New York State Department of Health Awards $8.9 Million to Promote Breast/Chest Feeding in Racially and Ethnically Diverse Communities
Breastfeeding, Chestfeeding, and Lactation Friendly New York Aims to Improve Health and Reduce the Risk of Chronic Disease for Women and Infants
ALBANY, N.Y. (April 21, 2023) – The New York State Department of Health is awarding $8.9 million in funding to support the implementation and expansion of locally-coordinated networks across the state that will promote and encourage breast/chest feeding and infant human milk feeding in priority communities. Breast/chest feeding helps combat risk factors for certain health conditions in both people who breast/chest feed and their babies.
"Human milk is the safest and healthiest food to feed a baby, particularly in the first 1-2 years of life, providing extensive health benefits to protect both the breastfeeding person and the infant from obesity and other chronic diseases," Acting State Health Commissioner Dr. James McDonald said. "This funding will help communities in need create more equitable systems of support and protection, and improve the overall health of New York families."
Research shows that human milk provides unique nutrients and antibodies that help protect babies from diseases such as ear infections, lower respiratory infections and diarrhea, and decrease the risk for asthma, diabetes and obesity later in life. Babies can consume human milk directly by breastfeeding or chestfeeding (a term used to describe feeding a baby from a person's chest) , or by drinking expressed milk from a bottle or cup. For people who breastfeed, breastfeeding lowers their risk for breast and ovarian cancer, as well as diabetes.
The Department's Breastfeeding, Chestfeeding, and Lactation Friendly New York (BFF-NY) program aims to increase local capacity and support to improve the continuity of care for breast/chest feeding and human milk feeding, especially in low income and racially/ethnically diverse communities, and to ultimately reduce breast/chest feeding health disparities.
The program also aims to be inclusive of all parents, including LGBTQ+ individuals, and lactation methods. Lack of structural and societal breast/chest feeding support prevents many families from starting and continuing breast/chest feeding. These barriers have a disproportionate impact on low-income and racial and ethnic minority communities, driving disparity gaps in breastfeeding rates in New York State.
In September 2022, the Department released the BFF-NY Request for Applications to fund locally coordinated, multi-sector community networks to build and expand partnerships and advance policy, system, and environmental changes to promote, support, and protect breast/chest feeding across community settings. The Department used sociodemographic and health indicators to identify priority communities across the state to address breast/chest feeding disparities and improve health equity for communities with high rates of poverty and chronic disease.
Award recipients will recruit community sites in selected priority communities and help them achieve and measure progress toward implementing policies and practices to improve breast/chest feeding support. Community settings of focus for this initiative include businesses and worksites, health care practices, public spaces, and community venues where people live, work, gather, play, worship, and receive services. This approach supports and aligns with the Department's Prevention Agenda and will support the breast/chest feeding strategy work of the State Physical Activity and Nutrition Program, a five-year cooperative agreement from the Centers for Disease Control and Prevention.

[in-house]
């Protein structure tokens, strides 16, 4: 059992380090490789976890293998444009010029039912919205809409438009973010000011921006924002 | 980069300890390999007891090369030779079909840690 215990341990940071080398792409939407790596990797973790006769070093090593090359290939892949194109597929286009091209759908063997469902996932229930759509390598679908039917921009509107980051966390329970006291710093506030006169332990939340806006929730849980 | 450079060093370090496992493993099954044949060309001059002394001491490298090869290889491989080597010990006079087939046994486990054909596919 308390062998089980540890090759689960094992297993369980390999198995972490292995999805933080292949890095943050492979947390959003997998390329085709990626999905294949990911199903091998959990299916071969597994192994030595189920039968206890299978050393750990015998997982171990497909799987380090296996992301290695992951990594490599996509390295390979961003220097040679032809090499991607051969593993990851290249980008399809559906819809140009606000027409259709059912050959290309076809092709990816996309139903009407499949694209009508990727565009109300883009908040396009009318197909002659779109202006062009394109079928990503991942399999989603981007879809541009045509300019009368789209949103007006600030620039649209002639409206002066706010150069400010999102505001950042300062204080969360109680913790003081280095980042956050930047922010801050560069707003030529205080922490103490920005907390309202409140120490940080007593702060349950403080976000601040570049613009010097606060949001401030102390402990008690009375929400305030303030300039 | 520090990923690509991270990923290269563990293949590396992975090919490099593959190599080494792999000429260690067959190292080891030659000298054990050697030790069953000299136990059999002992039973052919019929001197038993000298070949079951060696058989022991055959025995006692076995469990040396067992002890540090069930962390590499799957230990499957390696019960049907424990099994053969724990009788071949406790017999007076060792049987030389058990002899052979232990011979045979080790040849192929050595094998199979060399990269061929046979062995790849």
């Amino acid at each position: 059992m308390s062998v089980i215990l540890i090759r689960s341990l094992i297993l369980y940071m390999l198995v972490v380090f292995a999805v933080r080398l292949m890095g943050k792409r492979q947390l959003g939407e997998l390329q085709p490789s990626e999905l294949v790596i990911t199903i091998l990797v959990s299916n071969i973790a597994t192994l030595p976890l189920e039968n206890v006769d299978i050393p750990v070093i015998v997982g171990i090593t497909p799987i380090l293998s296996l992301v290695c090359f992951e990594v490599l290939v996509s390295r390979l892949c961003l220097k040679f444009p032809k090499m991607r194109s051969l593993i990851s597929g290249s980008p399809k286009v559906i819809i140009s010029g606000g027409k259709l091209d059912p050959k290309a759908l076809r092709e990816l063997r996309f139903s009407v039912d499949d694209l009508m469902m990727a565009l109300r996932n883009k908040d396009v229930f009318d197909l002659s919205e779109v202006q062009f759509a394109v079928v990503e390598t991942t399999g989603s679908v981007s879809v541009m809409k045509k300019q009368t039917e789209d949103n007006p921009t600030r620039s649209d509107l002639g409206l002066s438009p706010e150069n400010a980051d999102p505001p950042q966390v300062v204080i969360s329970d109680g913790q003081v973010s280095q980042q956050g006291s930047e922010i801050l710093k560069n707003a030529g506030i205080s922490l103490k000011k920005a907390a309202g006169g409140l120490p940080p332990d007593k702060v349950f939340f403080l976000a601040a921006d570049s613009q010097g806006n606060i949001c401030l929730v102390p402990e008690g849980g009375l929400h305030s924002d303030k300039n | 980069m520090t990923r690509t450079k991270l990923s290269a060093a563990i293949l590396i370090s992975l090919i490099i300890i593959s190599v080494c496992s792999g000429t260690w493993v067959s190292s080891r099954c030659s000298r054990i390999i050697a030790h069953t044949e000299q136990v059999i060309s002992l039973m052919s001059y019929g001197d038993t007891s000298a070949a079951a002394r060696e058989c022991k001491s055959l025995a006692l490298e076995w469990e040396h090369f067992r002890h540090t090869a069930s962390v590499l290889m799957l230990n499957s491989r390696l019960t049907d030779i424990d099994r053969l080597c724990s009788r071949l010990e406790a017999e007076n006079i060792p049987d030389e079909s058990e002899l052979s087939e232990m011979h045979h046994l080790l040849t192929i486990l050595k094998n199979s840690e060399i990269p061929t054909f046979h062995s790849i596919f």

In December 2022, Governor Kathy Hochul signed legislation to revise the New York Labor Law Nursing Employees in the Workplace that expands workplace protections for nursing employees. The award recipients of the BFF-NY grant will partner with employers in priority communities to implement supports for breast/chest feeding employees and comply with state lactation accommodation laws that become effective June 7, 2023.
Long-term outcomes of the BFF-NY program include:
- Increased breast/chest feeding initiation, exclusivity, and duration in communities of focus
- Reduced racial/ethnic and community disparities in breast/chest feeding initiation, exclusivity, and duration
- Improved health in communities of focus
- Reduced obesity and risk of chronic diseases in NYS
Awardees will receive $197,502 per contract, per year for five years, beginning July 1, 2023.
Recipients of funding:
- Western Region
- United Way of Buffalo & Erie County
- University of Rochester
- Central Region
- Oswego County Opportunities Inc.
- Onondaga County Health Department
- Capital Region
- Samaritan Hospital & the Eddy Foundation, Inc.
- Clinton County Health Department
- Metropolitan Area
- Orange County Health Department
- Long Island Jewish Medical Center
- New York City
- The Jamaica Hospital
Exclusive breast/chest feeding for the first six months of life is a public health priority and a goal of the New York State Prevention Agenda, the blueprint for state and local action to improve the health of all New Yorkers. In addition, the American Congress of Obstetricians and Gynecologists, American Academy of Family Physicians, American Academy of Pediatrics, and World Health Organization all recommend exclusive breast/chest feeding for six months, followed by continued breast/chest feeding for one year or longer as mutually desired by parent and infant.
For additional information about breast/chest feeding and the Department's initiatives to promote, protect and support breast/chest feeding and human milk feeding, visit here.